Intrigued by the question, I did a bit of poking around, trying to get a better understanding of the nature of CALIBRA, its standing in academic circles and the existence of similar software of projects, in the Open Source and Linux world.
Please be kind (and, please, edit directly, or suggest editing) for the likely instances where my assertions are incomplete, inexact and even flat-out incorrect. While working in related fields, I'm by no mean an Operational Research (OR) authority!

[Algorithm] Parameter tuning problem is a relatively well *defined* problem, typically framed as one of a **solution search problem** whereby, the combination of all possible parameter values constitute a solution space and the parameter tuning logic's aim is to "navigate" [portions of] this space in search of an optimal (or locally optimal) set of parameters.

The optimality of a given solution is measured in various ways and such metrics help direct the search. In the case of the Parameter Tuning problem, the validity of a given solution is measured, directly or through a function, from the output of the algorithm [i.e. the algorithm being tuned not the algorithm of the tuning logic!].

Framed as a search problem, the discipline of Algorithm Parameter Tuning doesn't differ significantly from other other Solution Search problems where the solution space is defined by something else than the parameters to a given algorithm. But because it works on algorithms which are in themselves solutions of sorts, this discipline is sometimes referred as **Metaheuristics** or Metasearch. (A metaheuristics approach can be applied to various algorihms)

Certainly there are many specific features of the parameter tuning problem as compared to the other optimization applications but with regard to the solution searching *per-se*, the approaches and problems are generally the same.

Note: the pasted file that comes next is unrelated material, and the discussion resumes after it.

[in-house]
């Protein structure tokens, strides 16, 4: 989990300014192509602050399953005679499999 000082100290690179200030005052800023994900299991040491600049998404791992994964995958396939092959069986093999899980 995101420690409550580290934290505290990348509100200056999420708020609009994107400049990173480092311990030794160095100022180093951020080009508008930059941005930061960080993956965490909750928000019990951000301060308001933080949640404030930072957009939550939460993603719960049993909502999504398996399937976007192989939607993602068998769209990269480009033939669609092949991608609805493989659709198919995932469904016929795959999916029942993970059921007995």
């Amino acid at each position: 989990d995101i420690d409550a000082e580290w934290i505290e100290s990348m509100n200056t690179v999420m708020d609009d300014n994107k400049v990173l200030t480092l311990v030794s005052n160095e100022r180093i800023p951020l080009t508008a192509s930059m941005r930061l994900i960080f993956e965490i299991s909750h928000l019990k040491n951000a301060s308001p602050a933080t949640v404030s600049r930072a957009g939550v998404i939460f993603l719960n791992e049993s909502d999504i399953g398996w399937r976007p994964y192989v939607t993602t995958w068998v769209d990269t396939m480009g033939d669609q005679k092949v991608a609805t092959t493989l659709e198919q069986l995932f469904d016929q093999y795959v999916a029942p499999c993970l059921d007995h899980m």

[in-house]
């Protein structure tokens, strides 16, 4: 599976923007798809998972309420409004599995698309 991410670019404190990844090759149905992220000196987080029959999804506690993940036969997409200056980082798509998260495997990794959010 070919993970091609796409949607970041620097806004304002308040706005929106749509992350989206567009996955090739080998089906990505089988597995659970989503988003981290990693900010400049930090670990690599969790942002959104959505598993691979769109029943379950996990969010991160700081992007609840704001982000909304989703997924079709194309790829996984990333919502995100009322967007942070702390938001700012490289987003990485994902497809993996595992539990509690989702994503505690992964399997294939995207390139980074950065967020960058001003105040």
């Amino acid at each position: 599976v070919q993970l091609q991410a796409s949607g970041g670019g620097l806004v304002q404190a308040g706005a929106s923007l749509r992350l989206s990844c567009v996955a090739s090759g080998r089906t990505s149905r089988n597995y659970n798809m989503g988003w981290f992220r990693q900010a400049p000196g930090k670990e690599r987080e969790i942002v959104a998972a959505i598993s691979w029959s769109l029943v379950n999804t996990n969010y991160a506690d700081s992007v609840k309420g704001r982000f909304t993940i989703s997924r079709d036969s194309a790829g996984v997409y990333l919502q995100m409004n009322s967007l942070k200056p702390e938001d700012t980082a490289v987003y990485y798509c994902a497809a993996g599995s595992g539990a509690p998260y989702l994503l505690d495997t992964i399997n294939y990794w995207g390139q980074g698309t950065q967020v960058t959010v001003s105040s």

Indeed, while well *defined*, the search problem is generally still broadly *unsolved*, and is the object of active research in very many different directions, for many different domains. Various approaches offer mixed success depending on the specific conditions and requirements of the domain, and this vibrant and diverse mix of academic research and practical applications is a common trait to Metaheuristics and to Optimization at large.

So... back to CALIBRA...
From its own authors' admission, Calibra has several limitations

- Limit of 5 parameters, maximum
- Requirement of a range of values for [some of ?] the parameters
- Works better when the parameters are relatively independent (but... wait, when that is the case, isn't the whole search problem much easier ;-) )

CALIBRA is based on a combination of approaches, which are repeated in a sequence. A mix of guided search and local optimization.

The paper where CALIBRA was presented is dated 2006. Since then, there's been relatively few references to this paper and to CALIBRA at large. Its two authors have since published several other papers in various disciplines related to Operational Research (OR).
This may be indicative that CALIBRA hasn't been perceived as a breakthrough.

"I need to [maximize] the output value"Got it. For future reference a maximum is one case of an extrema, so that is my first suggestion above (it really doesn't matter if you are finding maxima or minima, there is always a trivial transformation of the problem that will flip the sense). – dmckee Mar 8 '10 at 17:31youprobe new input positions (i.e. can you get a rough estimate based on what you have and use that to suggested new trials in an iterative process). If youcanget new data, are you constrained on the number of cycles you can perform? More generally, how expensive (in time money, whatever resource is constraining the work) are new points? – dmckee Mar 8 '10 at 17:36